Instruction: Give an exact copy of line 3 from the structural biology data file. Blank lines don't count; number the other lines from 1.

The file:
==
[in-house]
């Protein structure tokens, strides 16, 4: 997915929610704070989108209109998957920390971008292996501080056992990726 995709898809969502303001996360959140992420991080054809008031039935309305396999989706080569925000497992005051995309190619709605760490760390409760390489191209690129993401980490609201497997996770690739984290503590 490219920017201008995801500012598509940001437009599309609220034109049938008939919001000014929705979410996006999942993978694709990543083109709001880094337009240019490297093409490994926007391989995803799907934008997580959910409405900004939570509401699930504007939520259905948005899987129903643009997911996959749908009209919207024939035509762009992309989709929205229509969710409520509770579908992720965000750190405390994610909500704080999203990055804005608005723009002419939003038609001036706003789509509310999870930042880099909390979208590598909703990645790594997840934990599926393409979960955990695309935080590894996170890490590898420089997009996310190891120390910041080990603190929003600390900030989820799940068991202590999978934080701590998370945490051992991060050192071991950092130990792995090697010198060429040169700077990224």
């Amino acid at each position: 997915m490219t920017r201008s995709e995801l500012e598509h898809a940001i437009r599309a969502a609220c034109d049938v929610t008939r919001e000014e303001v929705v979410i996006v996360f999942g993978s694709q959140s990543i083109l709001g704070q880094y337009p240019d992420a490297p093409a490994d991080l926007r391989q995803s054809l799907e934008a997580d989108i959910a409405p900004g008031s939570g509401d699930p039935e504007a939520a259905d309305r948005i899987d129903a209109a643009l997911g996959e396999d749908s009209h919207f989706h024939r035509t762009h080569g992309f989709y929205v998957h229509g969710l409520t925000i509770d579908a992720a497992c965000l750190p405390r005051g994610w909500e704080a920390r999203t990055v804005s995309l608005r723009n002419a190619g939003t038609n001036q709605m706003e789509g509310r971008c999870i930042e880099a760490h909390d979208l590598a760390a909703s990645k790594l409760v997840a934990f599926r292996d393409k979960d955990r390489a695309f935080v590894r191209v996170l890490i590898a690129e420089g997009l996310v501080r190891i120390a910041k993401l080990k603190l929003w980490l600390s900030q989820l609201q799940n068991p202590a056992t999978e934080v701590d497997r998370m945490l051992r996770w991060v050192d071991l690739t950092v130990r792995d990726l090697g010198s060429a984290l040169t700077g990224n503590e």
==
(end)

């Amino acid at each position: 997915m490219t920017r201008s995709e995801l500012e598509h898809a940001i437009r599309a969502a609220c034109d049938v929610t008939r919001e000014e303001v929705v979410i996006v996360f999942g993978s694709q959140s990543i083109l709001g704070q880094y337009p240019d992420a490297p093409a490994d991080l926007r391989q995803s054809l799907e934008a997580d989108i959910a409405p900004g008031s939570g509401d699930p039935e504007a939520a259905d309305r948005i899987d129903a209109a643009l997911g996959e396999d749908s009209h919207f989706h024939r035509t762009h080569g992309f989709y929205v998957h229509g969710l409520t925000i509770d579908a992720a497992c965000l750190p405390r005051g994610w909500e704080a920390r999203t990055v804005s995309l608005r723009n002419a190619g939003t038609n001036q709605m706003e789509g509310r971008c999870i930042e880099a760490h909390d979208l590598a760390a909703s990645k790594l409760v997840a934990f599926r292996d393409k979960d955990r390489a695309f935080v590894r191209v996170l890490i590898a690129e420089g997009l996310v501080r190891i120390a910041k993401l080990k603190l929003w980490l600390s900030q989820l609201q799940n068991p202590a056992t999978e934080v701590d497997r998370m945490l051992r996770w991060v050192d071991l690739t950092v130990r792995d990726l090697g010198s060429a984290l040169t700077g990224n503590e």